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Inspired by National Gardening Week in May, we’ve dug into the Normanby archives and unearthed some interesting history about our gardens.

Back in the early 20th century the Sheffield family employed a large team of gardeners, who were responsible for maintaining the large kitchen garden. This, and the glass house produced beautiful fruits, vegetables and flowers for the hall.

Kitchen Gardens at Normanby Hall

The Kitchen Gardens at Normanby Hall, c. 1900-1910

The family loved to eat a variety of fruit and vegetables. Each morning, an apprentice would visit the kitchen and make a list of the vegetables the staff wanted to prepare meals for the family. The gardeners would use the heated frame in the glass houses to grow different varieties throughout the year. Unusual produce was especially prized, and, during the 1920’s, even pineapples were grown in the garden, which would have been considered exotic at the time.

Charlie Gibbons, Head Gardener at Normanby Hall during the 1930’s remembered:

“They used to grow all the vegetables like, out of season… ‘Cos they (the family) always liked the young vegetables, they didn’t like the old stuff… And of course under glass they had grapes and peaches and nectarines, and all that sort of thing, like. We had to keep ‘em supplied”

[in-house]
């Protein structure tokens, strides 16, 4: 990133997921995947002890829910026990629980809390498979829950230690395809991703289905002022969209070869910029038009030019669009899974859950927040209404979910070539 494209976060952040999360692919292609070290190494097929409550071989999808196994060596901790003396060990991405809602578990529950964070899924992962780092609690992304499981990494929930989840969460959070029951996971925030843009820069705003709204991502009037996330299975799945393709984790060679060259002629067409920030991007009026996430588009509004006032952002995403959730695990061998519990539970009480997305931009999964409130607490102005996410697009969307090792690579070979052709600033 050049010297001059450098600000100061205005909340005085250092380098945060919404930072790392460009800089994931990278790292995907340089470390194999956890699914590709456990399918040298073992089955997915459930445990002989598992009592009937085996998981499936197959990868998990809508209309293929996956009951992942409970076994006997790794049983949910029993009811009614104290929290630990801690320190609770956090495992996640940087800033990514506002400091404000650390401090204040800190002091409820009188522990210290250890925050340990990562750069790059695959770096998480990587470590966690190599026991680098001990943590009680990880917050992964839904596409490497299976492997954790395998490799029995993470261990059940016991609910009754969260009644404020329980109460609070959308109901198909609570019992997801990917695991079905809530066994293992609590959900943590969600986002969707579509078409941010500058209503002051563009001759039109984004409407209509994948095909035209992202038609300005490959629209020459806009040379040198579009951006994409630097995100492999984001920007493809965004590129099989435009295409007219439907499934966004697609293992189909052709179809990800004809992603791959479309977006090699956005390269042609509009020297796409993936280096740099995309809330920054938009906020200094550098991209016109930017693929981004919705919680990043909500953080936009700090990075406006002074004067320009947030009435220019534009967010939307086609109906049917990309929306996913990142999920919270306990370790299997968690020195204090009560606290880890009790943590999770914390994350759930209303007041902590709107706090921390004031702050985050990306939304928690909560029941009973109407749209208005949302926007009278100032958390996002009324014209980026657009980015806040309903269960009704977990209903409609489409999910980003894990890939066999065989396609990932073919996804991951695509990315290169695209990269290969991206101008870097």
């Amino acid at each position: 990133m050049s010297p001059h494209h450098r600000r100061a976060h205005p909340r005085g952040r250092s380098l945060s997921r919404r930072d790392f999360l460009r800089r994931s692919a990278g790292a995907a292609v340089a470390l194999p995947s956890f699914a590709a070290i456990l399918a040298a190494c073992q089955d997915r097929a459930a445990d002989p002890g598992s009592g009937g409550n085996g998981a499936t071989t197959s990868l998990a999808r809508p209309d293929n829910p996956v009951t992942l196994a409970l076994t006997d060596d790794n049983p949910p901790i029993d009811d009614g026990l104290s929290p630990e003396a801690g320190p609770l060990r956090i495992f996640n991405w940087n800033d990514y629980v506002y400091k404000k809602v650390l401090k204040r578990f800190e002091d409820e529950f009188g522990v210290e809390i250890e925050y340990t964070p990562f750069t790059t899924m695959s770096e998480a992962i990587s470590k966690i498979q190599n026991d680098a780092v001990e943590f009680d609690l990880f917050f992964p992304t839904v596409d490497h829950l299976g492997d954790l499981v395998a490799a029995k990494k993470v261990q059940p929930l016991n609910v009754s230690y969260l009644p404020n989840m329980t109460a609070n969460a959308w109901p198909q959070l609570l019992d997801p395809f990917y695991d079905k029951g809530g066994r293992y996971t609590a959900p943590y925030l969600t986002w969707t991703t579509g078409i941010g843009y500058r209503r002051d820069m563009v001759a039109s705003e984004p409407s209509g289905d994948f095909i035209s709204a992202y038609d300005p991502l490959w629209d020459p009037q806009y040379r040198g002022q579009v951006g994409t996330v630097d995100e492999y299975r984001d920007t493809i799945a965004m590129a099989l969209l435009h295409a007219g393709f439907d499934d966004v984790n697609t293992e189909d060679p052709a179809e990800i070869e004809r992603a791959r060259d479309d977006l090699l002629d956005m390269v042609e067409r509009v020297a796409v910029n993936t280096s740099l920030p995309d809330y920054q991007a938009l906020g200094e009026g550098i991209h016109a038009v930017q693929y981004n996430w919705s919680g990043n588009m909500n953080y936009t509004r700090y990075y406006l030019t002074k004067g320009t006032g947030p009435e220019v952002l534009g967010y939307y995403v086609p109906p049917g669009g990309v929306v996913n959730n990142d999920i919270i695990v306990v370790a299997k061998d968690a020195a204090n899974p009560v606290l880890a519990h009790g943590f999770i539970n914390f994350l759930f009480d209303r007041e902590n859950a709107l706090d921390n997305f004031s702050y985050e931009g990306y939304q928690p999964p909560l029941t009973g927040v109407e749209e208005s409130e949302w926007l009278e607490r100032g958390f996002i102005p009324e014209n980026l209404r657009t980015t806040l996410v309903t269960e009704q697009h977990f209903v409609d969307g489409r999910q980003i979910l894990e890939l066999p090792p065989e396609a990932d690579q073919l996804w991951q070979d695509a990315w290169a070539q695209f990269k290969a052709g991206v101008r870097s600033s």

Gardeners at Normanby Hall

Gardeners at Normanby Hall, c.1910

Every morning before breakfast the head gardener and one of his men would visit the hall and arrange the flower displays in a separate flower room. Unusual specimens were favoured, to impress guests staying at the Hall. They put on overshoes before carrying them into the hall to avoid marking the carpets.

On occasion they even provided flowers for official ceremonies in Scunthorpe, such as the opening of a new Post Office in 1939.

The Walled Garden at Normanby

The Walled Garden at Normanby Hall

Thanks to National Lottery funding, the Walled Garden was restored in 1997 and this year our Parks and Gardens team are working on a ‘Dig for Victory’ themed display to celebrate VE Day.

We will be growing vegetables that would have been the staple during the Second World War, including many cultivars that haven’t been grown before at Normanby. Grass paths will help visitors to get closer to the crops and flower beds, and there’ll be bedding displays of the Union Jack and other emblems.

Grass paths in the Walled Garden at Normanby Hall 

We can’t wait to see this exciting project take shape! Be sure to follow the park social media pages for any updates.

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